Exploring Sherry #6: Don Nuno

Another exploratory moment in the world of Sherry now, and despite having realised I usually prefer Amontillado to Oloroso, this week it’s another Oloroso, this time from Lustau. Well, I don’t want to limit myself so early in my Sherry journey now, do I?

Lustau Oloroso Don Nuño

The Don Nuno Oloroso comes from the Lustau Solera range, which seems to be pretty much their entry-level. The wines come from Lustau’s own bodega in Jerez de la Frontera. I guess, bearing all this in mind, that I shouldn’t expect it to live up to some of the Almacenista and other wines I have been drinking (ahem! – sorry, tasting) recently. In the glass it has a very rich, golden, red-bronze hue. The nose suggests driftwood, with notes of baked earth and nuances of walnut caramel reflecting the oxidation, with a high-toned edge to it all. It certainly feels concentrated and has impact. The palate is fairly dry, firm and energetic despite the oxidation, spicy and textured too, but with a very robust rather than finessed stance, a somewhat coarse sense of structure, and a long, tangy finish. An attractive wine but overall feeling rather chunky and rustic. 14.5/20 (November 2014)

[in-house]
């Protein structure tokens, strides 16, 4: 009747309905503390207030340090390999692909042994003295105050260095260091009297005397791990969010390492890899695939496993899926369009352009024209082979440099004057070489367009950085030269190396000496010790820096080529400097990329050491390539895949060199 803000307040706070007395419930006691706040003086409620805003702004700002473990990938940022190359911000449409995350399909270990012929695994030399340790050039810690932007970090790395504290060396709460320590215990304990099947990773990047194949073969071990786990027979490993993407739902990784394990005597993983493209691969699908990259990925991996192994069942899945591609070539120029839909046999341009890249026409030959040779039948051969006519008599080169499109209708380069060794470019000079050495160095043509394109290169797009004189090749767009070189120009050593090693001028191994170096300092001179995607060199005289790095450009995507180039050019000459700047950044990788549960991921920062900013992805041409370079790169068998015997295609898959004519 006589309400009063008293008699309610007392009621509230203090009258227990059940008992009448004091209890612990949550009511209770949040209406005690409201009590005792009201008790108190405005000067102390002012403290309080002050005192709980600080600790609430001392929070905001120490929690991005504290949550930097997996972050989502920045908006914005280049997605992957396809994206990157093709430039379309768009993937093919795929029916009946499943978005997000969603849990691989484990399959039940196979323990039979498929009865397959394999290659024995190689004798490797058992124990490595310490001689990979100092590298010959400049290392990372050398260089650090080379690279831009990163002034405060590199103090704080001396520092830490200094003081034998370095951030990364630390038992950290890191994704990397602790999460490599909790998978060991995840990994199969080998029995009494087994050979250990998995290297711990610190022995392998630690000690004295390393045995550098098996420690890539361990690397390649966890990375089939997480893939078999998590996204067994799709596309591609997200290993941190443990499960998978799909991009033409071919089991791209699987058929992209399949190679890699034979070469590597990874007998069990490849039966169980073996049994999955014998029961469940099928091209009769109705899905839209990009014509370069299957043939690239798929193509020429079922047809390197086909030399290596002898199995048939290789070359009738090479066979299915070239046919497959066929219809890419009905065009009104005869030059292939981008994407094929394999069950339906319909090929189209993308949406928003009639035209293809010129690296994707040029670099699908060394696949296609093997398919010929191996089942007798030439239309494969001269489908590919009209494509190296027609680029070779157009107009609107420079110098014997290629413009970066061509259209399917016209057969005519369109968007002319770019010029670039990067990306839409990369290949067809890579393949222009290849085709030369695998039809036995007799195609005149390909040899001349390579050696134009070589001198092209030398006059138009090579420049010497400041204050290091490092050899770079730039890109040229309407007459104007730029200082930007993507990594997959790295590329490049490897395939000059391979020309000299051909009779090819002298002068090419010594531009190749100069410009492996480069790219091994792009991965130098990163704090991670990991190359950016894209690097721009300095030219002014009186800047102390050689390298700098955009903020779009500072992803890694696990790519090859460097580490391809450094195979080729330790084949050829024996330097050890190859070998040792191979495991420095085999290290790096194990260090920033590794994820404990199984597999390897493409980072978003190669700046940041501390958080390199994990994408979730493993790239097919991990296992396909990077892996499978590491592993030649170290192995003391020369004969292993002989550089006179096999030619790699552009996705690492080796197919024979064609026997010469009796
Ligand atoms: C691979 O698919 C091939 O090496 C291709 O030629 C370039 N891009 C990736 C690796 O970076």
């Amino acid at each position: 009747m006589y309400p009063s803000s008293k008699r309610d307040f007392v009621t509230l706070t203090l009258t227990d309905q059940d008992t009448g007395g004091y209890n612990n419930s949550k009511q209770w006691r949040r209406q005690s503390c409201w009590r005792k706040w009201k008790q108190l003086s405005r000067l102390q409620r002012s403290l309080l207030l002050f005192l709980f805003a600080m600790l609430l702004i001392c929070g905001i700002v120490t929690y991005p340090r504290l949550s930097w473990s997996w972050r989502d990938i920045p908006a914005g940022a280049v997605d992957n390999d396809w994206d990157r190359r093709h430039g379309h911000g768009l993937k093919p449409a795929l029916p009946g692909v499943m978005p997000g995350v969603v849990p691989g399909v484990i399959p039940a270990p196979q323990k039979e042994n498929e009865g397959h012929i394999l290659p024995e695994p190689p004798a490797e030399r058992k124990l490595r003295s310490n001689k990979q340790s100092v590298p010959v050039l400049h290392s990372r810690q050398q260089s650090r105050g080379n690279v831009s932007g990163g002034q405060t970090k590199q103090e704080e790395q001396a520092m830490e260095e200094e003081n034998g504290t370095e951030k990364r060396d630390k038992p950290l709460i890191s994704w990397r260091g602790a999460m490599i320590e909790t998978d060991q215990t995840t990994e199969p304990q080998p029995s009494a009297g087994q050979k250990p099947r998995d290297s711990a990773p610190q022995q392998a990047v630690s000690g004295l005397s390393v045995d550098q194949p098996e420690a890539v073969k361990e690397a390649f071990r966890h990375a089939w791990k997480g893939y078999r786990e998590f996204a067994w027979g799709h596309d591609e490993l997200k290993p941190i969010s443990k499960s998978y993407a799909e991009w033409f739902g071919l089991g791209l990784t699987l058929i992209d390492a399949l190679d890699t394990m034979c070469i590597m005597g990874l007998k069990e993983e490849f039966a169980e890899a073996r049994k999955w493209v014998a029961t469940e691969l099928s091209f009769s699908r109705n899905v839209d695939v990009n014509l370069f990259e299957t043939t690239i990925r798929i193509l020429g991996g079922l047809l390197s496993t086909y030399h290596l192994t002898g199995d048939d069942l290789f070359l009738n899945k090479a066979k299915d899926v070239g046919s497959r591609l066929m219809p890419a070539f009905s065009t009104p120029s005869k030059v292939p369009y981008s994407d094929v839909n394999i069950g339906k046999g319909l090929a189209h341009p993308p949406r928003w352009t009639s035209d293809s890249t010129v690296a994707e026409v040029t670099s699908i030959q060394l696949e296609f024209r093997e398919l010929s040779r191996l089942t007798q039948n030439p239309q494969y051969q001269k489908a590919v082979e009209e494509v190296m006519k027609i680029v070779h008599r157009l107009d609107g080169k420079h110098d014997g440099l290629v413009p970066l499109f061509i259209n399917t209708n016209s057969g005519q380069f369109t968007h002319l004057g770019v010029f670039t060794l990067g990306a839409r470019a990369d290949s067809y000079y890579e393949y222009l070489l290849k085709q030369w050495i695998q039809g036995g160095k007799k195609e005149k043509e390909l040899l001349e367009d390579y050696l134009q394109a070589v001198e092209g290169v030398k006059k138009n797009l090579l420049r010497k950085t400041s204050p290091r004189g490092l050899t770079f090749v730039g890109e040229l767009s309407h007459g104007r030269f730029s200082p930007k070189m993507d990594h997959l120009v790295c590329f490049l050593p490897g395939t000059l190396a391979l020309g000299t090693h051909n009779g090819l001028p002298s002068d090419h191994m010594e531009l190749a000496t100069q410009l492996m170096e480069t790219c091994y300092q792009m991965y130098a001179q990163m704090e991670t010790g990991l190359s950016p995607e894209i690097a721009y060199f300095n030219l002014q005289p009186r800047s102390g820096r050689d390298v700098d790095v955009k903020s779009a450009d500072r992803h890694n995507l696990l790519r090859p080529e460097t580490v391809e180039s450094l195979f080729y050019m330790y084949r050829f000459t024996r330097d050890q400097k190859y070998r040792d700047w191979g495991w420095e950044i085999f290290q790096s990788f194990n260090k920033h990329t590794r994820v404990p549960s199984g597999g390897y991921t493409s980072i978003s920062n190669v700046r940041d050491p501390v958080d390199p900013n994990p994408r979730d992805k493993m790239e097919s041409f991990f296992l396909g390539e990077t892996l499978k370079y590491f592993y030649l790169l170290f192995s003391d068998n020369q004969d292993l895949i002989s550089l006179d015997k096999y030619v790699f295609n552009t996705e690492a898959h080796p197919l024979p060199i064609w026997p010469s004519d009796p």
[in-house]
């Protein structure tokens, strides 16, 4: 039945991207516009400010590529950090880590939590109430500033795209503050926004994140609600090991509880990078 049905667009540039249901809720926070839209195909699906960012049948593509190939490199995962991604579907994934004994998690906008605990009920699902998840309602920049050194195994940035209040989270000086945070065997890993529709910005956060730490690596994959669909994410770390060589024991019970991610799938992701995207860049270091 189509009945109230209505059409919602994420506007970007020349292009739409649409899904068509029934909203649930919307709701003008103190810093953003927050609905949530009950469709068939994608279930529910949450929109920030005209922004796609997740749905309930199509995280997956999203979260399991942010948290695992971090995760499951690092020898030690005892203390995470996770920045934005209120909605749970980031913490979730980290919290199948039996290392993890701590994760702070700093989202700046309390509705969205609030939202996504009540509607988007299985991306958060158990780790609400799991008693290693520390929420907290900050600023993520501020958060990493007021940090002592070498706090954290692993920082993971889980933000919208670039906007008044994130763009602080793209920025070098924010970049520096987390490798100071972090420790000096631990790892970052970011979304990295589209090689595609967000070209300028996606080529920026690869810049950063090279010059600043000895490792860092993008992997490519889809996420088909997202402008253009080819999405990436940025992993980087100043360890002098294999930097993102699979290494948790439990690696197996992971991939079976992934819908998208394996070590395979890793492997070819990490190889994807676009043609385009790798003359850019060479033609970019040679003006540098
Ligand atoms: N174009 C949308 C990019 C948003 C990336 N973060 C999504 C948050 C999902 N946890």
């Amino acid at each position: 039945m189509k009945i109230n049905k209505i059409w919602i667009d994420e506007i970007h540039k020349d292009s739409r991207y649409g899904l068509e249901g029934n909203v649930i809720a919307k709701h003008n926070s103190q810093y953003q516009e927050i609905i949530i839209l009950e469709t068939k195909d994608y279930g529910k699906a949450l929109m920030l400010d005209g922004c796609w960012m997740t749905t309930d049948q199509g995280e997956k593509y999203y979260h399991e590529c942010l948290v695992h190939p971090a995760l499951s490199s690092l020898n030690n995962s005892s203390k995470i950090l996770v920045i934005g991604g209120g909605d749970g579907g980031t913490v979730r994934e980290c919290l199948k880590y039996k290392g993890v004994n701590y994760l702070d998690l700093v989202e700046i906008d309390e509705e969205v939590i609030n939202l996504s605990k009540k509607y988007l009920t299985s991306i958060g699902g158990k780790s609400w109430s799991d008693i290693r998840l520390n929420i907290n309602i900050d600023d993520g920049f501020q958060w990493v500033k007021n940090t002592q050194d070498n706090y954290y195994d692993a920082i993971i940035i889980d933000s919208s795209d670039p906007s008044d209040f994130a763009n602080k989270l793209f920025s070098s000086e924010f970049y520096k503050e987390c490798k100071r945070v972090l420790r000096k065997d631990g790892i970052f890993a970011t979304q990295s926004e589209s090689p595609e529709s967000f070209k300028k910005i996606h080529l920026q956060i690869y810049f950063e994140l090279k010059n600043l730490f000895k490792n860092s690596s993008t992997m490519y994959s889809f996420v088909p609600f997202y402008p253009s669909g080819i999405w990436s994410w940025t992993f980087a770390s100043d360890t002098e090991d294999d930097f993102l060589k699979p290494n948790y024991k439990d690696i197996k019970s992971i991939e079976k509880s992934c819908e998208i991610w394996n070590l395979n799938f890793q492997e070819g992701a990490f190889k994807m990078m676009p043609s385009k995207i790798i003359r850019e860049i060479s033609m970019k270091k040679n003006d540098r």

Exploring Sherry #4: Lustau Amontillado del Puerto

I continue my exploration of Sherry with another gem from Lustau now. Lustau was the first Sherry bodega that I really got to know, my very basic knowledge helped along by a Lustau tasting dinner featuring many of their wines, ending in the delightful Old East India Solera Reserva, at the Don Pepe restaurant in Liverpool. That must have been at least a decade ago now.